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New IRIS telescope sends stunning images of sun to befuddled scientists

The IRIS solar observatory, launched last month, has sent back new pictures that show a key part of the sun's atmosphere in unprecedented detail. Some of the data are surprising.

These images show a comparison between the higher resolution provided by the new IRIS solar observatory (r.) and the SDO (Solar Dynamics Observatory) spacecraft. Scientists say IRIS, launched last month, will help shed light on the sun's impact on Earth.

Goddard Space Flight Center/NASA/AP

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A new solar observatory, launched less than a month ago, is revealing remarkably fine details about a little-explored region of the sun's atmosphere, where temperatures leap from tens of thousands of degrees Fahrenheit at the sun's surface to to millions of degrees in its extended atmosphere.

Dubbed the interface region by the observatory's science team, this first 2,000 to 3,000 miles of the sun's atmosphere is thought to play a key role in a range of processes, including those that power solar flares and even more potent coronal-mass ejections. These events can endanger satellites, disrupt radio communication and GPS navigation, as well as disrupt the power grid on Earth.

For all their excitement at seeing the first images from this new orbiting observatory, mission scientists aren't quite ready yet to hazard informed guesses about what the new observations mean.

"I'm not brash enough to tell you what new and exciting things there are, but there are enough hints that people are very excited," said Alan Title, a solar physicist with aerospace giant Lockheed Martin and the lead scientist for NASA's Interface Region Imaging Spectrograph (IRIS), during a briefing Thursday.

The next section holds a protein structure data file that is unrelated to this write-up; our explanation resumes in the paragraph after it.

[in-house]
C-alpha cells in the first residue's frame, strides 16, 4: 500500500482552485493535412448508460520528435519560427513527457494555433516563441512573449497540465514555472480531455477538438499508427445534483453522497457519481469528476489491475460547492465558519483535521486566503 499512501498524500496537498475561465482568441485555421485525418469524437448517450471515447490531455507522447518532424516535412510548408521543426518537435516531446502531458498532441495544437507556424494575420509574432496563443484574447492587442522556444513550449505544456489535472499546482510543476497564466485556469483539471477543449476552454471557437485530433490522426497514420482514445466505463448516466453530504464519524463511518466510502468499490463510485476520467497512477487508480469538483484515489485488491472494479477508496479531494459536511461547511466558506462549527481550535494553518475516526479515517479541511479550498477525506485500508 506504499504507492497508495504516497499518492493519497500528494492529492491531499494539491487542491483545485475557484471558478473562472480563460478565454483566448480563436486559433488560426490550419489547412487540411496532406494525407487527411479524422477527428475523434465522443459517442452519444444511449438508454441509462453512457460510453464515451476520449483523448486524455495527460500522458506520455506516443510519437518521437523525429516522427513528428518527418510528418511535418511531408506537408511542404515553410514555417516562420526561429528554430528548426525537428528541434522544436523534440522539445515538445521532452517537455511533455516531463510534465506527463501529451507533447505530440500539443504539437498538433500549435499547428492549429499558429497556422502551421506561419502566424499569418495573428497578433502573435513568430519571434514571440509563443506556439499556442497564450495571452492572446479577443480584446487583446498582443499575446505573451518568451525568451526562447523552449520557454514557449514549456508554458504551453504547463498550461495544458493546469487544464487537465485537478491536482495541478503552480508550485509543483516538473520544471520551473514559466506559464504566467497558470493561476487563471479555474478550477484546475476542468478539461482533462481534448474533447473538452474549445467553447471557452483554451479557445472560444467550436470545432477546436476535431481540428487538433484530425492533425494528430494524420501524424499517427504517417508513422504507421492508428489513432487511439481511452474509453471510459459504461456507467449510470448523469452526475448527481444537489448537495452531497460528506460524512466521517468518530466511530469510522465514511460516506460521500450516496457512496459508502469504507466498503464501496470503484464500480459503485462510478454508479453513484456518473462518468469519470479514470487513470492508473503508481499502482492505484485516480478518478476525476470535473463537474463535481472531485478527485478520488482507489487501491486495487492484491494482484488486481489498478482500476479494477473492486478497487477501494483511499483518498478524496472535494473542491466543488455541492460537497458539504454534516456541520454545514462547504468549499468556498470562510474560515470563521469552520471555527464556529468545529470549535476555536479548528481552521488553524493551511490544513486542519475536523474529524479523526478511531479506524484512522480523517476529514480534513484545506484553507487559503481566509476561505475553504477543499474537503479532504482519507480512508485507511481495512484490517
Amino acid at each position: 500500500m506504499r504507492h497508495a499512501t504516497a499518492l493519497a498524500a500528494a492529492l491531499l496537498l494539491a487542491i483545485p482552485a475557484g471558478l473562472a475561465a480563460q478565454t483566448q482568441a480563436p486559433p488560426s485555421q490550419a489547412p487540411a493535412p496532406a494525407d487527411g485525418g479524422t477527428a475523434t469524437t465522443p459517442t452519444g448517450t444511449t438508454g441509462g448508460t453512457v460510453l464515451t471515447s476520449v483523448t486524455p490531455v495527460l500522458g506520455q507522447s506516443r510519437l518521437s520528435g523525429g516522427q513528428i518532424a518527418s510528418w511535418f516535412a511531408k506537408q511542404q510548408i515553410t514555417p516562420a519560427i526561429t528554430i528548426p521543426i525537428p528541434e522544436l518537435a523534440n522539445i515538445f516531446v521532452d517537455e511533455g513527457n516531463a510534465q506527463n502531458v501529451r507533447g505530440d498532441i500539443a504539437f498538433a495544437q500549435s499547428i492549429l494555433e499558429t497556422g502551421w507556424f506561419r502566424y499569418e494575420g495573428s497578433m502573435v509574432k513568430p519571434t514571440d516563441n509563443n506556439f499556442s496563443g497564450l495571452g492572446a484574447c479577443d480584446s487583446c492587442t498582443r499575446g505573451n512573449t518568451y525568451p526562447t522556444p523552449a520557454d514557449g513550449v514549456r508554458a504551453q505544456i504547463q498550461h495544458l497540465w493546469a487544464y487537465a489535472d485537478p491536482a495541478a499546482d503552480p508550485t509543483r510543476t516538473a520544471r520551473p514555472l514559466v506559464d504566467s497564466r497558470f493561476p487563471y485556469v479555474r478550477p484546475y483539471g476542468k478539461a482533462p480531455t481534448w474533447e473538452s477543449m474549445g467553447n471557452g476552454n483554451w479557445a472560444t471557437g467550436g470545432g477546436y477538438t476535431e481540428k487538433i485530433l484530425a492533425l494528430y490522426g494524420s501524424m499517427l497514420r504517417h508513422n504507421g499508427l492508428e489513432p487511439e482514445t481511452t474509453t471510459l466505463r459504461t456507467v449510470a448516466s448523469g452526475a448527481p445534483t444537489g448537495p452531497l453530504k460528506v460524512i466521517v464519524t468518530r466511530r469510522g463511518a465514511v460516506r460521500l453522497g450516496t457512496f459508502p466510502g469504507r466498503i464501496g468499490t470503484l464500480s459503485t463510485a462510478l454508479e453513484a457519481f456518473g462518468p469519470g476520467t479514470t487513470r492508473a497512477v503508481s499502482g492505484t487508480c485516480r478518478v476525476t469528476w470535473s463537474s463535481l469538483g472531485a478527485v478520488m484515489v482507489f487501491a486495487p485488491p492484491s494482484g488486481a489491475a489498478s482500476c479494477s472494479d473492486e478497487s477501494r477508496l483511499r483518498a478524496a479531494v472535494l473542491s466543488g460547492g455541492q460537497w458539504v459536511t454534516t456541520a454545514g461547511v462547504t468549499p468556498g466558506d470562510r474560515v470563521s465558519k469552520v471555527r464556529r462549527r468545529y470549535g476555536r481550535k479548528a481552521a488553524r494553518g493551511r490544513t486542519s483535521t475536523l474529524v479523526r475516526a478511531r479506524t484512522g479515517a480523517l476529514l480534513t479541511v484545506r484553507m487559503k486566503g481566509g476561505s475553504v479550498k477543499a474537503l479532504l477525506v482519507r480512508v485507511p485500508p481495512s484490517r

In general, the team has been surprised "that there is so much structure in areas that are relatively quiet" on the sun's surface, Dr. Title said, referring to small-scale regions of varying temperatures and looping eruptions of hot gas. "We're seeing a lot more structure than we anticipated."

The 400-pound telescope, launched on June 27, taps ultraviolet light from the sun's interface region to take detailed images and spectra of features as small as 150 miles across.

That capability represents a 10-fold improvement in picking out fine details, compared with previous solar observatories operating at ultraviolet wavelengths, mission officials said. And the instrument gathers images and spectra 20 times faster than its predecessors, allowing researchers to capture events that would have been too fleeting to see before.


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